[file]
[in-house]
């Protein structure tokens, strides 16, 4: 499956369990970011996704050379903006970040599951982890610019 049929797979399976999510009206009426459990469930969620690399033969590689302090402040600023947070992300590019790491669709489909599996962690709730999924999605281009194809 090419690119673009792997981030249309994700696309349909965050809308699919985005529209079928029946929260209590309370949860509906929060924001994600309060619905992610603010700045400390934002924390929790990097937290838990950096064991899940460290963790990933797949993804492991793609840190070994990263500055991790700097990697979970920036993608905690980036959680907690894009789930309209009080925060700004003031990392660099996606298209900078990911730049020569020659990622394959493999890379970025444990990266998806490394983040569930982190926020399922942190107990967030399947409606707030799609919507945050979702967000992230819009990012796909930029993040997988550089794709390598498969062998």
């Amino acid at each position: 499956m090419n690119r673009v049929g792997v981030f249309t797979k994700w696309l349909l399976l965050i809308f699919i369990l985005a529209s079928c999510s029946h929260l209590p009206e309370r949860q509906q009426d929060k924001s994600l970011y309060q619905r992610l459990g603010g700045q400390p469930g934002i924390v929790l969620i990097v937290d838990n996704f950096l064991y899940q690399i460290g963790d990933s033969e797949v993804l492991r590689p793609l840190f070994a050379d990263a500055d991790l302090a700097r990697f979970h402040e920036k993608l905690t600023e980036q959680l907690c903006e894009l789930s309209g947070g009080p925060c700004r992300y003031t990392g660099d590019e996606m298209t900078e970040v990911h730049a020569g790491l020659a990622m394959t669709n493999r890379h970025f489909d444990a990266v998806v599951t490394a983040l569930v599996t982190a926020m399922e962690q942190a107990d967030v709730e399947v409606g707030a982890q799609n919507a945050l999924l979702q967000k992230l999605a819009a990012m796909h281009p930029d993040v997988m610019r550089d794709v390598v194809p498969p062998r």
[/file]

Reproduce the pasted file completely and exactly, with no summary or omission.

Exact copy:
[in-house]
């Protein structure tokens, strides 16, 4: 499956369990970011996704050379903006970040599951982890610019 049929797979399976999510009206009426459990469930969620690399033969590689302090402040600023947070992300590019790491669709489909599996962690709730999924999605281009194809 090419690119673009792997981030249309994700696309349909965050809308699919985005529209079928029946929260209590309370949860509906929060924001994600309060619905992610603010700045400390934002924390929790990097937290838990950096064991899940460290963790990933797949993804492991793609840190070994990263500055991790700097990697979970920036993608905690980036959680907690894009789930309209009080925060700004003031990392660099996606298209900078990911730049020569020659990622394959493999890379970025444990990266998806490394983040569930982190926020399922942190107990967030399947409606707030799609919507945050979702967000992230819009990012796909930029993040997988550089794709390598498969062998």
């Amino acid at each position: 499956m090419n690119r673009v049929g792997v981030f249309t797979k994700w696309l349909l399976l965050i809308f699919i369990l985005a529209s079928c999510s029946h929260l209590p009206e309370r949860q509906q009426d929060k924001s994600l970011y309060q619905r992610l459990g603010g700045q400390p469930g934002i924390v929790l969620i990097v937290d838990n996704f950096l064991y899940q690399i460290g963790d990933s033969e797949v993804l492991r590689p793609l840190f070994a050379d990263a500055d991790l302090a700097r990697f979970h402040e920036k993608l905690t600023e980036q959680l907690c903006e894009l789930s309209g947070g009080p925060c700004r992300y003031t990392g660099d590019e996606m298209t900078e970040v990911h730049a020569g790491l020659a990622m394959t669709n493999r890379h970025f489909d444990a990266v998806v599951t490394a983040l569930v599996t982190a926020m399922e962690q942190a107990d967030v709730e399947v409606g707030a982890q799609n919507a945050l999924l979702q967000k992230l999605a819009a990012m796909h281009p930029d993040v997988m610019r550089d794709v390598v194809p498969p062998r």